Illegal Content 

Just as criminals operate in the real world, criminal offences are also committed online – both in terms of illegal content and illegal activity.

As a general rule, anything that would be illegal in the real world is illegal in the digital world.

Although it depends on local laws, illegal content in the digital world includes images of child sexual abuse and extreme violence and racist material.

What do I need to know about illegal content? 

You need to be aware that your child could access illegal content online and also understand how you can help to minimise the risks.

“[A risk], which parents in Europe fear the most their children may face online, according to a Eurobarometer survey run by the [European] Commission, is exposure to inappropriate or illegal content, such as sexually or violently explicit images, racist content, but also information about self-harm, suicide, and eating disorders.” Viviane Reding, former European Commissioner for Information Society and Media, speaking at Safer Internet Day, February 2009

 

A number of organisations are working hard to make the internet a safer place for you and your family. Where illegal content is concerned, the European Union (EU), governments, law enforcement agencies, children’s charities, mobile and internet providers, the education sector and organisations such as the Internet Watch Foundation have been working together for many years to take action against it.

The Internet Watch Foundation is one of a number of INHOPE hotlines funded by the European Union (EU) for more than a decade. It has been tasked with minimising the availability of child sexual abuse content hosted anywhere in the world and criminally obscene or racist materials hosted in the UK. Because some of this content is hosted abroad, the IWF works closely with international partners to do this.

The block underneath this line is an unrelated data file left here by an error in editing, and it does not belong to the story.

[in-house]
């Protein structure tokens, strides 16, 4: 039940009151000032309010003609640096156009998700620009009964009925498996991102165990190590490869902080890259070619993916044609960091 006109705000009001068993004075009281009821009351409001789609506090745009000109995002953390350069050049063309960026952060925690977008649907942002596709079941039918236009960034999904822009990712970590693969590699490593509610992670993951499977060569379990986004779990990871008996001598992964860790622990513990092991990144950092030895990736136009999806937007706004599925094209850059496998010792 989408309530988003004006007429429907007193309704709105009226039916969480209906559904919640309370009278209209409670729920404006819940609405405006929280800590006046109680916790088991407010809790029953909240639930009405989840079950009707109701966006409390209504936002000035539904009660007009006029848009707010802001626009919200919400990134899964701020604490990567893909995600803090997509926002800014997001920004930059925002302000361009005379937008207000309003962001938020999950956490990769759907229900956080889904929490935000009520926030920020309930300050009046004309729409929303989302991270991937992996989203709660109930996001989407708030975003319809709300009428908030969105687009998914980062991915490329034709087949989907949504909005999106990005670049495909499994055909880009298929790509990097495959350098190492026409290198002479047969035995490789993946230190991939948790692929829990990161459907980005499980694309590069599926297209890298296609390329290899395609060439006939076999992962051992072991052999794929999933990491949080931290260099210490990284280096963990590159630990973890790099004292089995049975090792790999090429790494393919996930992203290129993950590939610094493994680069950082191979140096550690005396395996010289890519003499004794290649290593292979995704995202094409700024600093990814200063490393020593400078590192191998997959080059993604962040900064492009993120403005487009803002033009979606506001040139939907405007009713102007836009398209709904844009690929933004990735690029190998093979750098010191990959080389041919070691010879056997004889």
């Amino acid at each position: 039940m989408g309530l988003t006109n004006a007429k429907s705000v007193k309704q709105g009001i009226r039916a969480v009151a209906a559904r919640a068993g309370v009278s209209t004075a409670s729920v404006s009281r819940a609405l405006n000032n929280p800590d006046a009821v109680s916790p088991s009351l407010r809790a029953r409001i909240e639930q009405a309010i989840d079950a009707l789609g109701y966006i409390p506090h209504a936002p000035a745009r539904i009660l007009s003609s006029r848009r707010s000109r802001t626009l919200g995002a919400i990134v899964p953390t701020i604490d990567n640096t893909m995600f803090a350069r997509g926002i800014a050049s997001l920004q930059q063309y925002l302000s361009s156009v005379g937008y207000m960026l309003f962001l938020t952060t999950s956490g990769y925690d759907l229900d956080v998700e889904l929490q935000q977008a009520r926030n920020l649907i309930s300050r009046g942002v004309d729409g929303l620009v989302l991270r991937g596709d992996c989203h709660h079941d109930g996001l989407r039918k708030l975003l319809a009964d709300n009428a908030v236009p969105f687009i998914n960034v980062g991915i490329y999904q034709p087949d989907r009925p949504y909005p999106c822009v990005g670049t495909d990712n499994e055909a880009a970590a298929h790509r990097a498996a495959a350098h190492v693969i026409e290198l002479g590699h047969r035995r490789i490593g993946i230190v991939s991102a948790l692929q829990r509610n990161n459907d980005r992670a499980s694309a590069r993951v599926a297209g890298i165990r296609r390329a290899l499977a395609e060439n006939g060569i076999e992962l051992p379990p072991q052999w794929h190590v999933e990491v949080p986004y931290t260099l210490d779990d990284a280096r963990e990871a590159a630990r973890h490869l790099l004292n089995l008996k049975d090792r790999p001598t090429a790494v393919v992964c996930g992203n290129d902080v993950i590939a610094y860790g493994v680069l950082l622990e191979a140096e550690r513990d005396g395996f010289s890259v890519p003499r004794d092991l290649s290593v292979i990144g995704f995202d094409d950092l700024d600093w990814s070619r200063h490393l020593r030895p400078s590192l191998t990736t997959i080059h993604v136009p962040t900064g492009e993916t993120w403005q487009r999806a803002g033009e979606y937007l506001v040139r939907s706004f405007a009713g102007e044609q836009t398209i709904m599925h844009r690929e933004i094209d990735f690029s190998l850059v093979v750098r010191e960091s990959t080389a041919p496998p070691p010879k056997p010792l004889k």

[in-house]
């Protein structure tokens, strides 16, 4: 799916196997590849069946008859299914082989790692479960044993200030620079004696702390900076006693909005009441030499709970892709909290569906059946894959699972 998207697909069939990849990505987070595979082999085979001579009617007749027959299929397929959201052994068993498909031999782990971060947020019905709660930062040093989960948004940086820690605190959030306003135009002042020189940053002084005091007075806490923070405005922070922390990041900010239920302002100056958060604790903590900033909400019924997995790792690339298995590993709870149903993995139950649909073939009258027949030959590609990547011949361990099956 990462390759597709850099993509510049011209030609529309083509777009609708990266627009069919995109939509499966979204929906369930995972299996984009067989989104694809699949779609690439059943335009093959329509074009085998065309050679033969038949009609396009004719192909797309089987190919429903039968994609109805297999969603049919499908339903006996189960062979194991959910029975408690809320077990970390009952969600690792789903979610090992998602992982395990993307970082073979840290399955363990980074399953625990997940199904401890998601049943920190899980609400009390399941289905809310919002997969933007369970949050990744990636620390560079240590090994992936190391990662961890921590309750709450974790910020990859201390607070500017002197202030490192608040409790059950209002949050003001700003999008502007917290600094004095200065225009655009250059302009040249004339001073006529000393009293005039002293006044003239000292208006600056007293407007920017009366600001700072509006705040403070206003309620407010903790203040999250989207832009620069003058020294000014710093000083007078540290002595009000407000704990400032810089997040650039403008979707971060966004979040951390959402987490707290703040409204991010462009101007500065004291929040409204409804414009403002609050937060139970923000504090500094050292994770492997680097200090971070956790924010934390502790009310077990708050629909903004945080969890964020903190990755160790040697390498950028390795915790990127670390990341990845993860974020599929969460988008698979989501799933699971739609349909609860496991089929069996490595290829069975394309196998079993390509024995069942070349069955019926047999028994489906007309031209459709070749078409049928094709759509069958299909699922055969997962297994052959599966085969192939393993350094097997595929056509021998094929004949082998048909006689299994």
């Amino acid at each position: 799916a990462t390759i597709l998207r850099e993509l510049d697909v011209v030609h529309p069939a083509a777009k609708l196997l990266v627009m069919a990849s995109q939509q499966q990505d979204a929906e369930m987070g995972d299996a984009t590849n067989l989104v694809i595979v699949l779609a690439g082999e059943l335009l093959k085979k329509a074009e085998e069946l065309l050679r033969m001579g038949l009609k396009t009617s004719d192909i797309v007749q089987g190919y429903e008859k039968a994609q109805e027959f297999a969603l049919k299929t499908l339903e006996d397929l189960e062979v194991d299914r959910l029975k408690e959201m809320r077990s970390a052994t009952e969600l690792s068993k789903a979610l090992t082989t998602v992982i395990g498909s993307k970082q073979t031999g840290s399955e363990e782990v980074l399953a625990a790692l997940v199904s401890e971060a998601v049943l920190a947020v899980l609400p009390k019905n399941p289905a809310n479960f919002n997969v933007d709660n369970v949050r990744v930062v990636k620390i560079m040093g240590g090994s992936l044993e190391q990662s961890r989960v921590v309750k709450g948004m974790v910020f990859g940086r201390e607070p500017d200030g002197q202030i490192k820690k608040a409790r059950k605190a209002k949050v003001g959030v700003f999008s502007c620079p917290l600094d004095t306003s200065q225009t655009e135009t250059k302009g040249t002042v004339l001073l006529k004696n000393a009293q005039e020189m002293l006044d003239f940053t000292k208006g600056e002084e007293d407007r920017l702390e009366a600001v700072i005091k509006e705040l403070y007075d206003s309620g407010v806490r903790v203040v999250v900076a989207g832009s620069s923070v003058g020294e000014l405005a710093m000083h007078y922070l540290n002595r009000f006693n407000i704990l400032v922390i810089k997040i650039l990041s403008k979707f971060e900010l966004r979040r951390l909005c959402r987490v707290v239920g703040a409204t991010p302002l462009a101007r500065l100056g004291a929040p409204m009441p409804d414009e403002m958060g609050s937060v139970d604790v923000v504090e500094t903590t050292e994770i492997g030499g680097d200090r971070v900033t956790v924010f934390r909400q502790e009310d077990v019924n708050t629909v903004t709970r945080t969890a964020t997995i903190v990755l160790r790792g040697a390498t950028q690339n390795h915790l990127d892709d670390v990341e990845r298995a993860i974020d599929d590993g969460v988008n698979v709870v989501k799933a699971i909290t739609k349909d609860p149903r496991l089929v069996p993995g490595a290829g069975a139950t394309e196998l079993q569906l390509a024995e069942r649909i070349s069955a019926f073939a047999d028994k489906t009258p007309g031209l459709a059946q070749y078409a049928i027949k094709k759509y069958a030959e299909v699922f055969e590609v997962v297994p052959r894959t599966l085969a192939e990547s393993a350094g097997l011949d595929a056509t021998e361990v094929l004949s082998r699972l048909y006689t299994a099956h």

If you live in the UK and someone in your family comes across potentially illegal content on the internet, you can report it to the IWF hotline. The IWF works with the police to help trace the individuals responsible and take the appropriate action.

“If you stumble across child sexual abuse images, it’s crucial you report it to us. We are focused on the swift removal of these images and helping the international effort to bring those responsible to justice and rescue children from sexual exploitation.” Peter Robbins OBE, QPM of the Internet Watch Foundation (IWF)

 

The mobile industry has also taken action. The Mobile Alliance Against Child Sexual Abuse Content was launched by the GSM Association in February 2008 to prevent users from accessing websites identified as hosting child sexual abuse content.

What action can I take? 

Talk to your son or daughter on a regular basis about what they do online and encourage them to come to you if they have any concerns about content they access or view online or if they’re upset by anything they see

Set up Parental Controls and Safe Search on your child’s computer based on their age and maturity – but remember, they might not be 100% effective and they aren’t a substitute for parental supervision. You can also get Parental Controls on mobiles, MP3 players, games consoles and other devices

If you or your child comes across potentially illegal content on the Web, report it to the relevant internet hotline in your country – it’s the Internet Watch Foundation in the UK

If you’re worried that your child – or another child – is in danger, contact the police immediately

Read our article about online grooming, where people contact children online with the intention of establishing a sexual relationship

If your child would like to speak to someone in confidence about something that has upset them online, they can contact Childline in the UK

Illegal Content video 

Where can I go for more information and support?